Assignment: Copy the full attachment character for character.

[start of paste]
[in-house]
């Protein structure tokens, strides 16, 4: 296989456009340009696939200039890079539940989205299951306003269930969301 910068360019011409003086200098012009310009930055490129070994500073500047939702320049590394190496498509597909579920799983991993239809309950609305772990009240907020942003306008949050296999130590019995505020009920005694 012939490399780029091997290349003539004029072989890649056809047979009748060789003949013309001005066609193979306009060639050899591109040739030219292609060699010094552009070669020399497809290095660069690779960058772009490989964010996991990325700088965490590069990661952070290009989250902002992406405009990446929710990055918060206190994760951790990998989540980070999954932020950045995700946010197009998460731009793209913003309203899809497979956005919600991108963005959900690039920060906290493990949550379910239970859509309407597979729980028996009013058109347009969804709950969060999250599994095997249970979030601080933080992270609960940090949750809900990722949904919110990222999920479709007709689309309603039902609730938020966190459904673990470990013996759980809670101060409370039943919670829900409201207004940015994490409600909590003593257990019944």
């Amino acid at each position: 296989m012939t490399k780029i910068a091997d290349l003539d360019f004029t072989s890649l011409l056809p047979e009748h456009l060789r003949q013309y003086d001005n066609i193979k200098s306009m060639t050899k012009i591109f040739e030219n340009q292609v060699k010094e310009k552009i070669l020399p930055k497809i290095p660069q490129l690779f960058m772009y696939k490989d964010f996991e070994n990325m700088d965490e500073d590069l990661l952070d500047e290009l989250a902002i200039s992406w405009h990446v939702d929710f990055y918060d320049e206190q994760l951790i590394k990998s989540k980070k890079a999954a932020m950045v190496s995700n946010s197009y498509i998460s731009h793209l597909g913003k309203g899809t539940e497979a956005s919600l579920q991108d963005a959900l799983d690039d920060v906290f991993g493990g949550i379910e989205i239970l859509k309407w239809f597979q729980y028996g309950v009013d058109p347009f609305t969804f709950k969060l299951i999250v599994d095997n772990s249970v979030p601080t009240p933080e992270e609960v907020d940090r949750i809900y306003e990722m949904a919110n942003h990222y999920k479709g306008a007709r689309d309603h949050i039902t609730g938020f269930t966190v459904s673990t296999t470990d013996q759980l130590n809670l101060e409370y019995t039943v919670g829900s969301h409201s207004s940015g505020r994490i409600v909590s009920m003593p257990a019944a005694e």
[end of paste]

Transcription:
[in-house]
């Protein structure tokens, strides 16, 4: 296989456009340009696939200039890079539940989205299951306003269930969301 910068360019011409003086200098012009310009930055490129070994500073500047939702320049590394190496498509597909579920799983991993239809309950609305772990009240907020942003306008949050296999130590019995505020009920005694 012939490399780029091997290349003539004029072989890649056809047979009748060789003949013309001005066609193979306009060639050899591109040739030219292609060699010094552009070669020399497809290095660069690779960058772009490989964010996991990325700088965490590069990661952070290009989250902002992406405009990446929710990055918060206190994760951790990998989540980070999954932020950045995700946010197009998460731009793209913003309203899809497979956005919600991108963005959900690039920060906290493990949550379910239970859509309407597979729980028996009013058109347009969804709950969060999250599994095997249970979030601080933080992270609960940090949750809900990722949904919110990222999920479709007709689309309603039902609730938020966190459904673990470990013996759980809670101060409370039943919670829900409201207004940015994490409600909590003593257990019944």
């Amino acid at each position: 296989m012939t490399k780029i910068a091997d290349l003539d360019f004029t072989s890649l011409l056809p047979e009748h456009l060789r003949q013309y003086d001005n066609i193979k200098s306009m060639t050899k012009i591109f040739e030219n340009q292609v060699k010094e310009k552009i070669l020399p930055k497809i290095p660069q490129l690779f960058m772009y696939k490989d964010f996991e070994n990325m700088d965490e500073d590069l990661l952070d500047e290009l989250a902002i200039s992406w405009h990446v939702d929710f990055y918060d320049e206190q994760l951790i590394k990998s989540k980070k890079a999954a932020m950045v190496s995700n946010s197009y498509i998460s731009h793209l597909g913003k309203g899809t539940e497979a956005s919600l579920q991108d963005a959900l799983d690039d920060v906290f991993g493990g949550i379910e989205i239970l859509k309407w239809f597979q729980y028996g309950v009013d058109p347009f609305t969804f709950k969060l299951i999250v599994d095997n772990s249970v979030p601080t009240p933080e992270e609960v907020d940090r949750i809900y306003e990722m949904a919110n942003h990222y999920k479709g306008a007709r689309d309603h949050i039902t609730g938020f269930t966190v459904s673990t296999t470990d013996q759980l130590n809670l101060e409370y019995t039943v919670g829900s969301h409201s207004s940015g505020r994490i409600v909590s009920m003593p257990a019944a005694e």